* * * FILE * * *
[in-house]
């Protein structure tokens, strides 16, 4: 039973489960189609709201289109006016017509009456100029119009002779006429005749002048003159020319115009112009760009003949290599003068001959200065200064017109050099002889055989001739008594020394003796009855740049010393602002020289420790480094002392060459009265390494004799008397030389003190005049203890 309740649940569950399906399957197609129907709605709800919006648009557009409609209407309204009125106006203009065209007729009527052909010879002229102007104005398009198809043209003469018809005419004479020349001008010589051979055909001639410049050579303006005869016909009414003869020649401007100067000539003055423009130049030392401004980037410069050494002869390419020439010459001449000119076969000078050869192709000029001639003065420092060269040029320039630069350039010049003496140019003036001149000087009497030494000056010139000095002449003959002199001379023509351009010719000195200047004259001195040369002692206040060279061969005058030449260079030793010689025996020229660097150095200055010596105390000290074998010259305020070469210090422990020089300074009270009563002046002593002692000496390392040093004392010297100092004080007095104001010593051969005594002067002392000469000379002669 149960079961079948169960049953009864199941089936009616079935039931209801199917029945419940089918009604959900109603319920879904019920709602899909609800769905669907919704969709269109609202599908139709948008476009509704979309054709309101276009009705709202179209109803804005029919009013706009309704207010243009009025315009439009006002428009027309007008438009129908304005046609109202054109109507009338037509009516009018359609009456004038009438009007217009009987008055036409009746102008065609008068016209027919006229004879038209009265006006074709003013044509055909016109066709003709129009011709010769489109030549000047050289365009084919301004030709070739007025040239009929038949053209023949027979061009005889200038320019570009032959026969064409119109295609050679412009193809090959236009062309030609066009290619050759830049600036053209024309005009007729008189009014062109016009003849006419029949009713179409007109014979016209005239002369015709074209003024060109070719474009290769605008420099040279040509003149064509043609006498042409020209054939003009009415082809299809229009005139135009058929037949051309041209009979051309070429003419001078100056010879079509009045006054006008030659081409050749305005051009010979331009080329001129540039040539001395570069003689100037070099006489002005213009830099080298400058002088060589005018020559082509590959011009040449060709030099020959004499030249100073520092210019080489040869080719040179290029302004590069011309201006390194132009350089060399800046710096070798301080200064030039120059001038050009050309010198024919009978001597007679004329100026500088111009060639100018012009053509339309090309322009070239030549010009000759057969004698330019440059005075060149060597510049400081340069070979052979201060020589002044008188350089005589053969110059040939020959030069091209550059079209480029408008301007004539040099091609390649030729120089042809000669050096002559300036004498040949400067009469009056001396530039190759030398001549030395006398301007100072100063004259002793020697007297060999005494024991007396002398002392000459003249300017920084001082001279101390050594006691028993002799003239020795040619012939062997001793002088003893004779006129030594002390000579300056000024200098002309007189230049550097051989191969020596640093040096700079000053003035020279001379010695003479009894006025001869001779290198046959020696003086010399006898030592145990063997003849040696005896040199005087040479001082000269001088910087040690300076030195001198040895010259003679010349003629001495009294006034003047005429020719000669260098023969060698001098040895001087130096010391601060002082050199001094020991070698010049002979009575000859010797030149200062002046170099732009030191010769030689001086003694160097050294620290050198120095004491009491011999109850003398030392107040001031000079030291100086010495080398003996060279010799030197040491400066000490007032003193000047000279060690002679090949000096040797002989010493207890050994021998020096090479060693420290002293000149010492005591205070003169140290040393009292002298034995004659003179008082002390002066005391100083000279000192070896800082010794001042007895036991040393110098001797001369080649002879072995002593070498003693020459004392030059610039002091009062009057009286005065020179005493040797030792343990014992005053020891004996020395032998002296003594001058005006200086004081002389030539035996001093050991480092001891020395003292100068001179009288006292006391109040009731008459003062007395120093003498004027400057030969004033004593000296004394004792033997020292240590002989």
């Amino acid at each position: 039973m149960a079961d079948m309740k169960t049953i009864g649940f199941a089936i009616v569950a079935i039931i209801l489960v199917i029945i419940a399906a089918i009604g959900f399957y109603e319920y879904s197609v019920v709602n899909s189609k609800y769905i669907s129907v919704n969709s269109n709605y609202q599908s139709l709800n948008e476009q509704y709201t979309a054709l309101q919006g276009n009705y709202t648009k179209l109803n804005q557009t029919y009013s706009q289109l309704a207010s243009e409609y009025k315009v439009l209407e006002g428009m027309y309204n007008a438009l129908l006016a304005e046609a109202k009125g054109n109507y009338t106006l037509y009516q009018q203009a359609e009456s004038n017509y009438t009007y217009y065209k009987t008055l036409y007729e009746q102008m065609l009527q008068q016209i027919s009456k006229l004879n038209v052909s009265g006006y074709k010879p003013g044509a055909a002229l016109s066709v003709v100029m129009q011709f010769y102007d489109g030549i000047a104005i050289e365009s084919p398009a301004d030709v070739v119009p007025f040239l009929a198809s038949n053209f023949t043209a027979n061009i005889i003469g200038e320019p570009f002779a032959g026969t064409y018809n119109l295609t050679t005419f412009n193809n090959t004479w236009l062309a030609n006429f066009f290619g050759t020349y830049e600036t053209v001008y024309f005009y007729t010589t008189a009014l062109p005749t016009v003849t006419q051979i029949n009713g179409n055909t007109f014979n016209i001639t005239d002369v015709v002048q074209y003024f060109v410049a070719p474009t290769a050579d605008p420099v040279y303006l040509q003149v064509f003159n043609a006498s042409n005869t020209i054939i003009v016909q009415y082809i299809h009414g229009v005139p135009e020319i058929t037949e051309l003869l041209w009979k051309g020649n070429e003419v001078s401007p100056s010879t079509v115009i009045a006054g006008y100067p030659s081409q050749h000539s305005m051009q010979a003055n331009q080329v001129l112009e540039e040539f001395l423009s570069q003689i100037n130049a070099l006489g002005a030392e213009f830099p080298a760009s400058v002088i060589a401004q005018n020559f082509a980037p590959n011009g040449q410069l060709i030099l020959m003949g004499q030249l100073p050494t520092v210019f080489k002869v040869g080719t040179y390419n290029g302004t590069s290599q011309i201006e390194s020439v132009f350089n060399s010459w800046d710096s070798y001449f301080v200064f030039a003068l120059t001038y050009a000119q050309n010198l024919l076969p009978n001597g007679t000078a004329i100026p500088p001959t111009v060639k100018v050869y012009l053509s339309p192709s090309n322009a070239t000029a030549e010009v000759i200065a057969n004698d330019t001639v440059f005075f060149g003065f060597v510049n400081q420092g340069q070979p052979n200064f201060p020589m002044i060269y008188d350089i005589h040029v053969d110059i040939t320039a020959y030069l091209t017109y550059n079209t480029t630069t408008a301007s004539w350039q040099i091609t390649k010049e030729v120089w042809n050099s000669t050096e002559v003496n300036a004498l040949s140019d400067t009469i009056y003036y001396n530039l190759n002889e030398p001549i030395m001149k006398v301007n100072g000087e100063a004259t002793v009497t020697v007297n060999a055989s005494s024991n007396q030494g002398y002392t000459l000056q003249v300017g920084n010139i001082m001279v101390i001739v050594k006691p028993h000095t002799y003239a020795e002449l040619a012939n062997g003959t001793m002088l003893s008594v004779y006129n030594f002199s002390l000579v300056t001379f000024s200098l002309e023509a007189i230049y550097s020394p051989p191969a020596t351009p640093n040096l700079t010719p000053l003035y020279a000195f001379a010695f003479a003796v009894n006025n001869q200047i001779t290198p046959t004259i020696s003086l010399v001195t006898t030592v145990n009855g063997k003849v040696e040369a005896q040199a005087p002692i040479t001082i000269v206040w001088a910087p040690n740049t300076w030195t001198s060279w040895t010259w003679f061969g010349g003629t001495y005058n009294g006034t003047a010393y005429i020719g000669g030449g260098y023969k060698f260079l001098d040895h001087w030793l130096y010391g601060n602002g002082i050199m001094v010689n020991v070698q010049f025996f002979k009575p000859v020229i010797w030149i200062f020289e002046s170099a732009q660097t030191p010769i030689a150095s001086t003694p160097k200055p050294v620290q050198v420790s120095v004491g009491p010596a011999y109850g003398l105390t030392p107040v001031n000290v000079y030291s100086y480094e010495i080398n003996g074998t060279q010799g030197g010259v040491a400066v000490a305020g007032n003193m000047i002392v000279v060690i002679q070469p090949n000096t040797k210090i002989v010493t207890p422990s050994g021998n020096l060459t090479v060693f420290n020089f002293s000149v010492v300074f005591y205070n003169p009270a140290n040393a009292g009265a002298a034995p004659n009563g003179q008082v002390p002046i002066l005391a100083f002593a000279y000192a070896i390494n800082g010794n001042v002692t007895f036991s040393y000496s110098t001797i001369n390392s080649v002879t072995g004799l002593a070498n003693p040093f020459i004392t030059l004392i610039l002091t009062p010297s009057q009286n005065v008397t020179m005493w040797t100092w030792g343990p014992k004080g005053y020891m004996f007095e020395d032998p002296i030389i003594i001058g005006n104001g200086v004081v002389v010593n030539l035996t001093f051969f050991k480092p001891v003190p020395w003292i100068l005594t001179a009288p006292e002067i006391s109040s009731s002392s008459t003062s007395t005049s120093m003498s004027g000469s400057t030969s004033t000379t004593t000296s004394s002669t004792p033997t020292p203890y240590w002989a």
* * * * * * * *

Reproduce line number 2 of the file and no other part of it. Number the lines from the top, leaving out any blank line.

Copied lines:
């Protein structure tokens, strides 16, 4: 039973489960189609709201289109006016017509009456100029119009002779006429005749002048003159020319115009112009760009003949290599003068001959200065200064017109050099002889055989001739008594020394003796009855740049010393602002020289420790480094002392060459009265390494004799008397030389003190005049203890 309740649940569950399906399957197609129907709605709800919006648009557009409609209407309204009125106006203009065209007729009527052909010879002229102007104005398009198809043209003469018809005419004479020349001008010589051979055909001639410049050579303006005869016909009414003869020649401007100067000539003055423009130049030392401004980037410069050494002869390419020439010459001449000119076969000078050869192709000029001639003065420092060269040029320039630069350039010049003496140019003036001149000087009497030494000056010139000095002449003959002199001379023509351009010719000195200047004259001195040369002692206040060279061969005058030449260079030793010689025996020229660097150095200055010596105390000290074998010259305020070469210090422990020089300074009270009563002046002593002692000496390392040093004392010297100092004080007095104001010593051969005594002067002392000469000379002669 149960079961079948169960049953009864199941089936009616079935039931209801199917029945419940089918009604959900109603319920879904019920709602899909609800769905669907919704969709269109609202599908139709948008476009509704979309054709309101276009009705709202179209109803804005029919009013706009309704207010243009009025315009439009006002428009027309007008438009129908304005046609109202054109109507009338037509009516009018359609009456004038009438009007217009009987008055036409009746102008065609008068016209027919006229004879038209009265006006074709003013044509055909016109066709003709129009011709010769489109030549000047050289365009084919301004030709070739007025040239009929038949053209023949027979061009005889200038320019570009032959026969064409119109295609050679412009193809090959236009062309030609066009290619050759830049600036053209024309005009007729008189009014062109016009003849006419029949009713179409007109014979016209005239002369015709074209003024060109070719474009290769605008420099040279040509003149064509043609006498042409020209054939003009009415082809299809229009005139135009058929037949051309041209009979051309070429003419001078100056010879079509009045006054006008030659081409050749305005051009010979331009080329001129540039040539001395570069003689100037070099006489002005213009830099080298400058002088060589005018020559082509590959011009040449060709030099020959004499030249100073520092210019080489040869080719040179290029302004590069011309201006390194132009350089060399800046710096070798301080200064030039120059001038050009050309010198024919009978001597007679004329100026500088111009060639100018012009053509339309090309322009070239030549010009000759057969004698330019440059005075060149060597510049400081340069070979052979201060020589002044008188350089005589053969110059040939020959030069091209550059079209480029408008301007004539040099091609390649030729120089042809000669050096002559300036004498040949400067009469009056001396530039190759030398001549030395006398301007100072100063004259002793020697007297060999005494024991007396002398002392000459003249300017920084001082001279101390050594006691028993002799003239020795040619012939062997001793002088003893004779006129030594002390000579300056000024200098002309007189230049550097051989191969020596640093040096700079000053003035020279001379010695003479009894006025001869001779290198046959020696003086010399006898030592145990063997003849040696005896040199005087040479001082000269001088910087040690300076030195001198040895010259003679010349003629001495009294006034003047005429020719000669260098023969060698001098040895001087130096010391601060002082050199001094020991070698010049002979009575000859010797030149200062002046170099732009030191010769030689001086003694160097050294620290050198120095004491009491011999109850003398030392107040001031000079030291100086010495080398003996060279010799030197040491400066000490007032003193000047000279060690002679090949000096040797002989010493207890050994021998020096090479060693420290002293000149010492005591205070003169140290040393009292002298034995004659003179008082002390002066005391100083000279000192070896800082010794001042007895036991040393110098001797001369080649002879072995002593070498003693020459004392030059610039002091009062009057009286005065020179005493040797030792343990014992005053020891004996020395032998002296003594001058005006200086004081002389030539035996001093050991480092001891020395003292100068001179009288006292006391109040009731008459003062007395120093003498004027400057030969004033004593000296004394004792033997020292240590002989």